The trouble with opportunity is it normally comes dressed up as work.

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    Site Caretaker Dave A's Avatar
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    COPE has clarified their BEE policy.
    The Congress of the People (Cope) on Thursday denied that it is against the country's black empowerment policies, saying its position on affirmative action has been "misinterpreted".

    "Cope has noted various media reports that seem to have misinterpreted our policy positions on black economic empowerment (BEE) and affirmative action -- Cope believes strongly in affirmative action and BEE as necessary instruments of the change we profess," the organisation said in a statement.

    This was after the Black Lawyers' Association (BLA) had launched an attack on Cope leader Mosiuoa Lekota for suggesting affirmation action should be scrapped.

    However, Cope, which released its entire BEE policy to the media on Thursday, said its concerns about BEE and affirmative action were around the manner in which it was being implemented, and not the policies' intentions.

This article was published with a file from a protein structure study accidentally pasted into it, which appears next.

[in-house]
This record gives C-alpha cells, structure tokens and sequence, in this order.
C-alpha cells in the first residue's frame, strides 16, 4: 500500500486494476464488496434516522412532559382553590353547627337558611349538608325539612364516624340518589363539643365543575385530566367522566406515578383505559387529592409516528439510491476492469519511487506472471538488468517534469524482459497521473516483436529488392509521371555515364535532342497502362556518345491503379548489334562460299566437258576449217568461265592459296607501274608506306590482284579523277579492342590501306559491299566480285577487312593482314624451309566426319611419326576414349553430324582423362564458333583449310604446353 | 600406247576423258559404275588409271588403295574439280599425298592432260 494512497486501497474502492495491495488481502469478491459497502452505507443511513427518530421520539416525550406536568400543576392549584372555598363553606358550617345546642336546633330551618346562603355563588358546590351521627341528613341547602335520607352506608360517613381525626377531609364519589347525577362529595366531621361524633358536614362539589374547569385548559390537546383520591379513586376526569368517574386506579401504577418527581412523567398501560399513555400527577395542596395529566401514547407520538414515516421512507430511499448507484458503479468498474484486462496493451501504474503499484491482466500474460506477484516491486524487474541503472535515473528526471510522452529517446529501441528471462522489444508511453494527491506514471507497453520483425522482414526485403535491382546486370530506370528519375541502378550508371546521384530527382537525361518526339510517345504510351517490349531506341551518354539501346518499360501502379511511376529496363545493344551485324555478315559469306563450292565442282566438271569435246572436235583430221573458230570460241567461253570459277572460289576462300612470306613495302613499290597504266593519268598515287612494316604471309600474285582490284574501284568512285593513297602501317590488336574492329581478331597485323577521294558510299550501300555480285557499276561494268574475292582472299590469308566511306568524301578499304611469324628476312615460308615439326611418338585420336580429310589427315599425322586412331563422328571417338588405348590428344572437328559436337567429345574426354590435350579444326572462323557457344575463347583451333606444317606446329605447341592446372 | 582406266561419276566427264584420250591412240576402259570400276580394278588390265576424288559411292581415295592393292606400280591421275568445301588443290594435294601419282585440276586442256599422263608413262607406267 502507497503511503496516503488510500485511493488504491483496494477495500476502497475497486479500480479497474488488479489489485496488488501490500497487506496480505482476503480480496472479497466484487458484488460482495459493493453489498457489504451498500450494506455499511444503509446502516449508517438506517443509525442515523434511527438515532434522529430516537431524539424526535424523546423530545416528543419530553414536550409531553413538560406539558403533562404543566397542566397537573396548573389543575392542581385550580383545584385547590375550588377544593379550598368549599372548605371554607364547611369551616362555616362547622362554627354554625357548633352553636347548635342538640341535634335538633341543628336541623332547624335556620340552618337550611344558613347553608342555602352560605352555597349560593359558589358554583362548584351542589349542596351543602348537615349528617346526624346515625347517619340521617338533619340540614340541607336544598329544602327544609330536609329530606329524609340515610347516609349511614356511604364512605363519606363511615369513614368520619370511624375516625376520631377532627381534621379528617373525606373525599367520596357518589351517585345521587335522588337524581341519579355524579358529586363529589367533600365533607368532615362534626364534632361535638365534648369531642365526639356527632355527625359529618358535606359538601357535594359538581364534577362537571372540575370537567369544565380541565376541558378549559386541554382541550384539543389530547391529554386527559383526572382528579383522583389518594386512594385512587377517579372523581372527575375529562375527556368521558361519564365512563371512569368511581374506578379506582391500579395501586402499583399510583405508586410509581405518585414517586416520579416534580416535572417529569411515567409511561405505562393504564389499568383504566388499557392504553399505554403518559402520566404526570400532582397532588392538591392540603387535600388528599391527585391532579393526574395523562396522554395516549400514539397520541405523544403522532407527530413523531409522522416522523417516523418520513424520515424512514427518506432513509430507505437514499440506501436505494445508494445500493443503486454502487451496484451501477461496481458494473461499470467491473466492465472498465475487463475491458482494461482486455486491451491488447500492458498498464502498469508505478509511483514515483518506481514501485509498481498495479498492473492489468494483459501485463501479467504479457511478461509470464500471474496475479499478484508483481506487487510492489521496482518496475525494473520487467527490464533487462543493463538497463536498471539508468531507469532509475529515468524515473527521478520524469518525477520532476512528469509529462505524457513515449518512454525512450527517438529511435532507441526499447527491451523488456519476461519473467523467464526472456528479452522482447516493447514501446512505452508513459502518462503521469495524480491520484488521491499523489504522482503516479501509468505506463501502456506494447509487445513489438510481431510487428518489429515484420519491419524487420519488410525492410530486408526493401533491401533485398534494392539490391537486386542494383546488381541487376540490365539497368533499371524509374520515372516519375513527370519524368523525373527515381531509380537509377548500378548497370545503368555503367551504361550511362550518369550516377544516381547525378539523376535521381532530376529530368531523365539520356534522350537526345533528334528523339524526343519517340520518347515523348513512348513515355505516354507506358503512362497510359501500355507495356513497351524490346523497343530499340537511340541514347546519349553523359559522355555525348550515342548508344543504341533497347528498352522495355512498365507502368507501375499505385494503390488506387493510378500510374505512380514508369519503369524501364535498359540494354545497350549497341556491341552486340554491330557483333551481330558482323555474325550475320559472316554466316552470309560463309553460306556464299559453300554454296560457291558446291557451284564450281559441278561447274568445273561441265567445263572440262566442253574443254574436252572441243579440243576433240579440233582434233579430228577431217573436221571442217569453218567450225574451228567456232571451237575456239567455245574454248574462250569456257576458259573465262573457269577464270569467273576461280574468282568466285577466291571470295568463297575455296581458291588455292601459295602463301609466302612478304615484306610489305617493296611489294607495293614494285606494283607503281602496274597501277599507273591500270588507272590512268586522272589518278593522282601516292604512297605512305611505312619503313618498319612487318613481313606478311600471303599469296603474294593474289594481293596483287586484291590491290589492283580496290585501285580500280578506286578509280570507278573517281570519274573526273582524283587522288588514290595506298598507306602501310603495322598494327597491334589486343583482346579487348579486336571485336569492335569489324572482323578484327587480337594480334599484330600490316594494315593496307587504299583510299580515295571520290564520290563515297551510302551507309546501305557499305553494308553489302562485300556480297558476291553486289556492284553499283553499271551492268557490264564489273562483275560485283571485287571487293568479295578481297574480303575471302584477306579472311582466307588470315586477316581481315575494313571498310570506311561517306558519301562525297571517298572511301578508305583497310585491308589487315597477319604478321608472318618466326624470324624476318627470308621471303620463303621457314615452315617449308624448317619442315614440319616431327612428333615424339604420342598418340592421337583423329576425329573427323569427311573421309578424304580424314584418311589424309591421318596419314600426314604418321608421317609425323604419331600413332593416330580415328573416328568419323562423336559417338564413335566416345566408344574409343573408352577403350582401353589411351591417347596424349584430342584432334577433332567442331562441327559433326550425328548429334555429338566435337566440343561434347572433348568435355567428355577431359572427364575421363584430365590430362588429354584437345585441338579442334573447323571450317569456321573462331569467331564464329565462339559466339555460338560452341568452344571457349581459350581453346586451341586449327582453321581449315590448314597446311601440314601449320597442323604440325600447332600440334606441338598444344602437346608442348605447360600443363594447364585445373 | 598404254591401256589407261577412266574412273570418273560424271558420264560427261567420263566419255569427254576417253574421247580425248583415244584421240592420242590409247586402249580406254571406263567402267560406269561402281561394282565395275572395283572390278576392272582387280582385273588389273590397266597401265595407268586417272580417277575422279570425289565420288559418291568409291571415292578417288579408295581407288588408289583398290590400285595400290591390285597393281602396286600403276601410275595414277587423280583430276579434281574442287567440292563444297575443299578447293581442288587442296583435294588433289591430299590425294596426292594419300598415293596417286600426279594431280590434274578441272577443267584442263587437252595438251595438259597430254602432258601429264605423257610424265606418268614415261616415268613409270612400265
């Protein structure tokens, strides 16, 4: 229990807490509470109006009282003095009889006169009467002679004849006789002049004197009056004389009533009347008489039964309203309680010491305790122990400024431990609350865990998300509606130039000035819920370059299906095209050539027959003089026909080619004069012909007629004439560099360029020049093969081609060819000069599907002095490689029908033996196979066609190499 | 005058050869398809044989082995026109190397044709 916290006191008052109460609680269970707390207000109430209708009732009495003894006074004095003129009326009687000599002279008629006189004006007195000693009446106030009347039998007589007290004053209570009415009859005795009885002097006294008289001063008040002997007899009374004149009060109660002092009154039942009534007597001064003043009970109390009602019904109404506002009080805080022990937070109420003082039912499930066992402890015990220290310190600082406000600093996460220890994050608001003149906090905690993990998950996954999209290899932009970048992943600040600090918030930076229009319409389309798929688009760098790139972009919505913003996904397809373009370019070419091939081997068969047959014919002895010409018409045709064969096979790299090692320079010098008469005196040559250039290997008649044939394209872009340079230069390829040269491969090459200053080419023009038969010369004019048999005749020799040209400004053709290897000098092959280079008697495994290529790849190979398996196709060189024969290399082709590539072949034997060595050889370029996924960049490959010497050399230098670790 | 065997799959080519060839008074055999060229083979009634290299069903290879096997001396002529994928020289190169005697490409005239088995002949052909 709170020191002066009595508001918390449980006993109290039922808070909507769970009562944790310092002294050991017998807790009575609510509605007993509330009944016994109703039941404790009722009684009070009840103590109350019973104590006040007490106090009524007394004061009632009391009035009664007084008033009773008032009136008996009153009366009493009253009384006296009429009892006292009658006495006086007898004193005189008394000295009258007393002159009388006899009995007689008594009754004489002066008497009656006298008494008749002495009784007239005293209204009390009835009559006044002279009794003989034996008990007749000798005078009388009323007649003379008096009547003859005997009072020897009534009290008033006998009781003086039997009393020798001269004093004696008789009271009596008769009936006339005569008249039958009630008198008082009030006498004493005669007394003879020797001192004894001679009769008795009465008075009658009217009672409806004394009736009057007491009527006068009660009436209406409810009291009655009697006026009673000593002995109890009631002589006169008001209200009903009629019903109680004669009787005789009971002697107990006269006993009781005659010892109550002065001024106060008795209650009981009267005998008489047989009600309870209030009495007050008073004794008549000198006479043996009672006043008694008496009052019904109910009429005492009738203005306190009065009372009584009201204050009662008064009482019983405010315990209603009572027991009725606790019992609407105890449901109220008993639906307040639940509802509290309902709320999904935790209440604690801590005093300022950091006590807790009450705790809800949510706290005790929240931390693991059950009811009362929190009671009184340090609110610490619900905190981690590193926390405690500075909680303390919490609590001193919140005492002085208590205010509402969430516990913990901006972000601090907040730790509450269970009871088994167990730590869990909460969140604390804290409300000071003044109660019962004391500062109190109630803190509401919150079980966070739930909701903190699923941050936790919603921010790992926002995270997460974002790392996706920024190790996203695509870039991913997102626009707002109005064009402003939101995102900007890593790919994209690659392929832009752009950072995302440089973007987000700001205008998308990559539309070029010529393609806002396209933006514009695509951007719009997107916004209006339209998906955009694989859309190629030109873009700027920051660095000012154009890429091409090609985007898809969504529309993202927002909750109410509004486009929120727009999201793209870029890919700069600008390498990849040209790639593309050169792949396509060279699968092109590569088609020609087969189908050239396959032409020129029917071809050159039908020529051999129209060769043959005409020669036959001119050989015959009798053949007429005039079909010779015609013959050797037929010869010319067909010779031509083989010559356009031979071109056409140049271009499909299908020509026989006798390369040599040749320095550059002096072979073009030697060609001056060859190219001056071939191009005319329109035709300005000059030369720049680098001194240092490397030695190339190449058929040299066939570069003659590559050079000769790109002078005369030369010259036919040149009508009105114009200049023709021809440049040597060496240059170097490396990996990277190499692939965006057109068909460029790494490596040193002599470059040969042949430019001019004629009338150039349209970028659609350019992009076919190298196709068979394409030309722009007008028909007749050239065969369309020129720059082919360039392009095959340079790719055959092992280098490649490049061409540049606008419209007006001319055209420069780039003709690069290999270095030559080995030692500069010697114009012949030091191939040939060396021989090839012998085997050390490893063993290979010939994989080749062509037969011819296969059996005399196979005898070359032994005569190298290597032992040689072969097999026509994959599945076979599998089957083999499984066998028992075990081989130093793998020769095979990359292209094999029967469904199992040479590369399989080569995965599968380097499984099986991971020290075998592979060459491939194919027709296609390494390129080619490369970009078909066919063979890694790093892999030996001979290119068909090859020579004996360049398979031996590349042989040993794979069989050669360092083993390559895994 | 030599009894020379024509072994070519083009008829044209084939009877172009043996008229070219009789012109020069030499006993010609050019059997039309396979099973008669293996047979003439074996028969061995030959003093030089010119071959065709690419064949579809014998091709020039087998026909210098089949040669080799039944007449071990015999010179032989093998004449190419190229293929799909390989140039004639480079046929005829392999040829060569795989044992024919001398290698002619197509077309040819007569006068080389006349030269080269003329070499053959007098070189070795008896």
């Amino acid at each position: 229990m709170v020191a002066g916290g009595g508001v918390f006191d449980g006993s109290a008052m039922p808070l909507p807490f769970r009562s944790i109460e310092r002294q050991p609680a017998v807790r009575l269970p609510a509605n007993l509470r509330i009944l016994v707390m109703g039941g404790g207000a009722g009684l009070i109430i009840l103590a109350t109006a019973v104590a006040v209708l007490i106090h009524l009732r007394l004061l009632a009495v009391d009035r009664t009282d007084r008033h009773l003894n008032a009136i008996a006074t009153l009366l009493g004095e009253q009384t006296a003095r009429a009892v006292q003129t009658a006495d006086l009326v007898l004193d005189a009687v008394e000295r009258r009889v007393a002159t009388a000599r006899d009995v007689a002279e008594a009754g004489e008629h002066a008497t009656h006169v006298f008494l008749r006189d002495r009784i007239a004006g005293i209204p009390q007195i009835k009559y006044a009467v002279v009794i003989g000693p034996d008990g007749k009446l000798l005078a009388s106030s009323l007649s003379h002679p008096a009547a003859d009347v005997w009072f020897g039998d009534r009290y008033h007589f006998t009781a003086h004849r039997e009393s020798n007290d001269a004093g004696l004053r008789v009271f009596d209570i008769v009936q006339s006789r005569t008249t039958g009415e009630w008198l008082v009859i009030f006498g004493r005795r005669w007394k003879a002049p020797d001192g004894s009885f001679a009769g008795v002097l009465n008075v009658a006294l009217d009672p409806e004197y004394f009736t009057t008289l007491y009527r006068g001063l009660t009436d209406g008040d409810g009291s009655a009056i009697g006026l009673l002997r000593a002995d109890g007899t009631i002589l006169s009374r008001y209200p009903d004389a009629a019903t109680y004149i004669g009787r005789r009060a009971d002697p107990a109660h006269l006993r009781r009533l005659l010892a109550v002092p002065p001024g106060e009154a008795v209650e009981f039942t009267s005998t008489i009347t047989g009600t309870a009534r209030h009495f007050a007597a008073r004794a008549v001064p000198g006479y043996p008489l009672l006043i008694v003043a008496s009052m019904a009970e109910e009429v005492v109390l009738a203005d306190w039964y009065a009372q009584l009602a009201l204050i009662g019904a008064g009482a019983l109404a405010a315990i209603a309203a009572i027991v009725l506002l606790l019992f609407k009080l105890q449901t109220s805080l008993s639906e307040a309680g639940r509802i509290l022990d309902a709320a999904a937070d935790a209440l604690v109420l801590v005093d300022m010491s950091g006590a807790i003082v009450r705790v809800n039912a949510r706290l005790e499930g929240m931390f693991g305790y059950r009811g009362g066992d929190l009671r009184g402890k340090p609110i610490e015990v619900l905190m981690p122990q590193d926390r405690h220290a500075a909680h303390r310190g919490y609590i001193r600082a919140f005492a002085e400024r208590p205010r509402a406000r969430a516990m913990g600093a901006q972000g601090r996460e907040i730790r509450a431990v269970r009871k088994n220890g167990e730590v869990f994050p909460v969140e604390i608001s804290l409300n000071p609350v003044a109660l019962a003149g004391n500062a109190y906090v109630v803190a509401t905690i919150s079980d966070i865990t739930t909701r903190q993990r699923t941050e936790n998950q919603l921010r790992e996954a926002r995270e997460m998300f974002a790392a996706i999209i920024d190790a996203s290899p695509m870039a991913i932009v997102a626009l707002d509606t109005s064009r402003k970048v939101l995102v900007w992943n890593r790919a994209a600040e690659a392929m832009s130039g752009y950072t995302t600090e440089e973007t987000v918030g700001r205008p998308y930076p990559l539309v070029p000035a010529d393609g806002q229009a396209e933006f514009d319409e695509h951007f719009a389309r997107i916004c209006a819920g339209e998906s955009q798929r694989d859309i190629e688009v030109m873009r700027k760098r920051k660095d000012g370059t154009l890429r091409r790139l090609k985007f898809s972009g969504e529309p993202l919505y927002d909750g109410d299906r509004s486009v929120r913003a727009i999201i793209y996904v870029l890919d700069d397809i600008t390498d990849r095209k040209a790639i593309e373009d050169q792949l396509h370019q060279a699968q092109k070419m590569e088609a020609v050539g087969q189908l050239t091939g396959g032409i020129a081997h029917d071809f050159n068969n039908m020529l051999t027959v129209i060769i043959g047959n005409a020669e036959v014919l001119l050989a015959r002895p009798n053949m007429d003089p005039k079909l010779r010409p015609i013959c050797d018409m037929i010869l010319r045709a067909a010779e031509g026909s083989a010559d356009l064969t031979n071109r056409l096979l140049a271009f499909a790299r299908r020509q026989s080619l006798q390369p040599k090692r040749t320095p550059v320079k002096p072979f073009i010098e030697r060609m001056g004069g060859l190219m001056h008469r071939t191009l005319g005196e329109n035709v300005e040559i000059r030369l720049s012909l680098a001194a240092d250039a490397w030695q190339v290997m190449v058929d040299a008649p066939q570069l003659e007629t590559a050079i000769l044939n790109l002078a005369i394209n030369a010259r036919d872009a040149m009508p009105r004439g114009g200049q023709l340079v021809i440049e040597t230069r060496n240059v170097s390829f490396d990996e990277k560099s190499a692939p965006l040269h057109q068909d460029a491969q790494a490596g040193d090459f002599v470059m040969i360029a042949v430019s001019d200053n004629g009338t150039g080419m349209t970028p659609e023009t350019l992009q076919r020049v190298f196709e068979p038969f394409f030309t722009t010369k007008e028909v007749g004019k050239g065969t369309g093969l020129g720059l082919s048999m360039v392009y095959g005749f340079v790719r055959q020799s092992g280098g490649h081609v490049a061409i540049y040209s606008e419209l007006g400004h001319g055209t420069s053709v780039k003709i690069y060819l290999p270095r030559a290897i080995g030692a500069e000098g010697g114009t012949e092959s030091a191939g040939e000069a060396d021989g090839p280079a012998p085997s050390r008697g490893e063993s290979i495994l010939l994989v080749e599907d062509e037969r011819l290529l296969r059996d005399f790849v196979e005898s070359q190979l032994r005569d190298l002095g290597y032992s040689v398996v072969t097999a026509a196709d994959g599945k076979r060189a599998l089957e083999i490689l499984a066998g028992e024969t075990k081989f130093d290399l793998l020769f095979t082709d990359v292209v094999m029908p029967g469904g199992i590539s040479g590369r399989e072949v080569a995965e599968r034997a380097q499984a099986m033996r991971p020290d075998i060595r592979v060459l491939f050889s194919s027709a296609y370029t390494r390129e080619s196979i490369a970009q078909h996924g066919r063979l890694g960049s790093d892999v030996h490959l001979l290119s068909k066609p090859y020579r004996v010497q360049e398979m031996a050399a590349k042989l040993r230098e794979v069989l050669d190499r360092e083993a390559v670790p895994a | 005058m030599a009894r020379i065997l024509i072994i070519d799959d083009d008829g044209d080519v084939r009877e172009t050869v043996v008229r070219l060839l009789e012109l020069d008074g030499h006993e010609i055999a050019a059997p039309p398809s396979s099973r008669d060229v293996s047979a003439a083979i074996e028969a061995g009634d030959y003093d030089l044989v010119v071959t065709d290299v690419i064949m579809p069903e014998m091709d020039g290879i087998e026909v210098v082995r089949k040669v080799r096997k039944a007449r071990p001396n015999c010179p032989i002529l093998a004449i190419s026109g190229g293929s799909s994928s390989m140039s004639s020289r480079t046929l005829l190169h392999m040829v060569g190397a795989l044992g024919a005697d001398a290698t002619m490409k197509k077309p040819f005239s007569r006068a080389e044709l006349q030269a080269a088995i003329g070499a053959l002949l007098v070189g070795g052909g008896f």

"Because of the skills distortions in the economy, policies intended to redress the past, notably affirmative action, have
    generated unintended consequences," Cope said.

    There was a need to address the unintended consequences of affirmative action and related equity policies.

    "These unintended consequences include nepotism and cronyism in the public service, exclusion of minorities from the public service and using race as a sole criterion of employment rather than looking at the potential," the organisation said.

    Other South African groups such as coloureds, Indians and those ofChinese origin have at times been overlooked for appointments.
    full story from M&G here
    The trouble with opportunity is it normally comes dressed up as work.

  3. #3
    Site Caretaker Dave A's Avatar
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    And here we have the state of BEE according to JZ:
    The way broad-based black economic empowerment is put into effect needs reviewing, ANC president Jacob Zuma said on Tuesday.

    Zuma said affirmative action and the broad-based black economic empowerment (BBEE) programme had increased the black middle class substantially.

    "[But] we are not convinced that it has succeeded in addressing the structural economic and social inequalities in our society," he told the Confederation of Black Business Organisations (CBBO) in Sandton.
    full story from M&G here
    Isn't that what COPE said?
    The trouble with opportunity is it normally comes dressed up as work.

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    Silver Member Graeme's Avatar
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    One can become so tired of this "inequalities in society" claptrap - of course there are inequalities! There always have been and always will be; that's the way people are made.